In the United States, in Maine, where our children can go outside and play freely, where we have the space and patience to stand in a spot long enough for a chickadee to land on our hands for a snack, there is very little fear for tragedy. The difficulty in parenting is balancing that ideal with the reality of a bigger picture, including bad people who do bad things.
When a horrible thing happens in the world, several questions pop into my head, invading the fluidity of a regular worry-free day, and causing truly sleepless nights.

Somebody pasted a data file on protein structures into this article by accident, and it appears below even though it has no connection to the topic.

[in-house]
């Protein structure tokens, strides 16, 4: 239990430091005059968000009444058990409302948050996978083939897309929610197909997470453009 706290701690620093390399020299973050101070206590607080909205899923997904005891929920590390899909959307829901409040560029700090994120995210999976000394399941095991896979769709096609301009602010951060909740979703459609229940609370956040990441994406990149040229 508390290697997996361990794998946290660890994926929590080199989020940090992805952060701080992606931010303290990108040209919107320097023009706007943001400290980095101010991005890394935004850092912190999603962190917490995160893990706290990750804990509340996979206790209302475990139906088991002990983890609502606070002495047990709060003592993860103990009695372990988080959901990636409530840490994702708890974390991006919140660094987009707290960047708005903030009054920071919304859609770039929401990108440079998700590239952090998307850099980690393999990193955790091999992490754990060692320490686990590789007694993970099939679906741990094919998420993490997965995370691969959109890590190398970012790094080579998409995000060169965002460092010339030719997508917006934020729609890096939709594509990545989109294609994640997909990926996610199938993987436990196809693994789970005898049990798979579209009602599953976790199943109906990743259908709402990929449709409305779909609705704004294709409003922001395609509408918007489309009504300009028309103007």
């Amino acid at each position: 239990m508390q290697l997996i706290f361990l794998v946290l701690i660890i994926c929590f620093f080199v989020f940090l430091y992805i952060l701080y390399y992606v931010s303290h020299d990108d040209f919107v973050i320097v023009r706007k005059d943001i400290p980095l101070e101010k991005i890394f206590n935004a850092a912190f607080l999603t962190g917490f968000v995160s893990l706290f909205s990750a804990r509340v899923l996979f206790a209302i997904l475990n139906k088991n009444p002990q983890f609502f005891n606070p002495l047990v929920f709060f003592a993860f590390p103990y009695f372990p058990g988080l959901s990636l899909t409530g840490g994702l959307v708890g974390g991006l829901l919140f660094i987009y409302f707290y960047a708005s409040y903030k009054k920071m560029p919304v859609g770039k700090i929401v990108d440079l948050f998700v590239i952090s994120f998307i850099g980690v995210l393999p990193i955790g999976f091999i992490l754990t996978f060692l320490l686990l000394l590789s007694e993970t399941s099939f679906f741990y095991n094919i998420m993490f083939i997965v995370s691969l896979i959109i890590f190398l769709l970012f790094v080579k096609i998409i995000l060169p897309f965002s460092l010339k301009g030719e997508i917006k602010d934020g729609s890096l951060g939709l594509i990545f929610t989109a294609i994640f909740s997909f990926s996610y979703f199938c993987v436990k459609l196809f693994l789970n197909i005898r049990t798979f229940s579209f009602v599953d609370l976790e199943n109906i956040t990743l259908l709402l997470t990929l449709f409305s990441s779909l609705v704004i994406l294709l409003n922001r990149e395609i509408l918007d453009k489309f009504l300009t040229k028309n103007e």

What kind of person am I to have brought children into this awful world? How am I going to help these girls grow up and steer clear of this madness? What are the things I can do to continue to make them feel safe and yet make sure they understand how to protect themselves in every situation-- I mean, Every situation. My mind goes nuts thinking about all of the ungodly things that could happen. And then I think about what they are learning in their first years of school. The basics. Be kind to each other. Don't dwell on the little things. Help someone when you can. Watch where you're going. Take risks, but don't hurt anyone, including yourself. Remember that everyone has a story. Trust the adults in your life. Stranger danger. Ask questions. Keep going. These are the things I ought to be focusing on too. And hugs. More hugs. Appreciate the simple things.